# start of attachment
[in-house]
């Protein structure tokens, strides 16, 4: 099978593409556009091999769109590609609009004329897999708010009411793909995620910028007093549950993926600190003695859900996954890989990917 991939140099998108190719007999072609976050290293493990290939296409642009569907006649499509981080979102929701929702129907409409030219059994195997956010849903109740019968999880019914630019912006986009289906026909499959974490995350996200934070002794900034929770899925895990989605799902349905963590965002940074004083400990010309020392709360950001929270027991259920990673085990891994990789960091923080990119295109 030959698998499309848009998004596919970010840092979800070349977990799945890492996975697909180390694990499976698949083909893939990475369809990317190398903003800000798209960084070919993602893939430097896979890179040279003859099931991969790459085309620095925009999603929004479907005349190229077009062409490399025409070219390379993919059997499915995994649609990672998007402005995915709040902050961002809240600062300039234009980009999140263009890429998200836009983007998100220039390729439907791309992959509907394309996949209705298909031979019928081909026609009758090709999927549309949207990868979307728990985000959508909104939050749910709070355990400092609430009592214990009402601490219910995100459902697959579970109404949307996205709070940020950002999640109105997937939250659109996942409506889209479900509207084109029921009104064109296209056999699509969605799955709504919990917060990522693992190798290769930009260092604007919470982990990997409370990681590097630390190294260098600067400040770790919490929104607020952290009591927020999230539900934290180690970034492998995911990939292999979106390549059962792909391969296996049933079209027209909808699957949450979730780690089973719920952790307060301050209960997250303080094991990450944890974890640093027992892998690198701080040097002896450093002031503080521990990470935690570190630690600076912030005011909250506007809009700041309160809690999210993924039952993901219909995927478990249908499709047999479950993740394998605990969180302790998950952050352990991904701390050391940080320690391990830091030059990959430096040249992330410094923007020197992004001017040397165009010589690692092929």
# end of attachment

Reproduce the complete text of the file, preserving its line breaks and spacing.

[in-house]
């Protein structure tokens, strides 16, 4: 099978593409556009091999769109590609609009004329897999708010009411793909995620910028007093549950993926600190003695859900996954890989990917 991939140099998108190719007999072609976050290293493990290939296409642009569907006649499509981080979102929701929702129907409409030219059994195997956010849903109740019968999880019914630019912006986009289906026909499959974490995350996200934070002794900034929770899925895990989605799902349905963590965002940074004083400990010309020392709360950001929270027991259920990673085990891994990789960091923080990119295109 030959698998499309848009998004596919970010840092979800070349977990799945890492996975697909180390694990499976698949083909893939990475369809990317190398903003800000798209960084070919993602893939430097896979890179040279003859099931991969790459085309620095925009999603929004479907005349190229077009062409490399025409070219390379993919059997499915995994649609990672998007402005995915709040902050961002809240600062300039234009980009999140263009890429998200836009983007998100220039390729439907791309992959509907394309996949209705298909031979019928081909026609009758090709999927549309949207990868979307728990985000959508909104939050749910709070355990400092609430009592214990009402601490219910995100459902697959579970109404949307996205709070940020950002999640109105997937939250659109996942409506889209479900509207084109029921009104064109296209056999699509969605799955709504919990917060990522693992190798290769930009260092604007919470982990990997409370990681590097630390190294260098600067400040770790919490929104607020952290009591927020999230539900934290180690970034492998995911990939292999979106390549059962792909391969296996049933079209027209909808699957949450979730780690089973719920952790307060301050209960997250303080094991990450944890974890640093027992892998690198701080040097002896450093002031503080521990990470935690570190630690600076912030005011909250506007809009700041309160809690999210993924039952993901219909995927478990249908499709047999479950993740394998605990969180302790998950952050352990991904701390050391940080320690391990830091030059990959430096040249992330410094923007020197992004001017040397165009010589690692092929």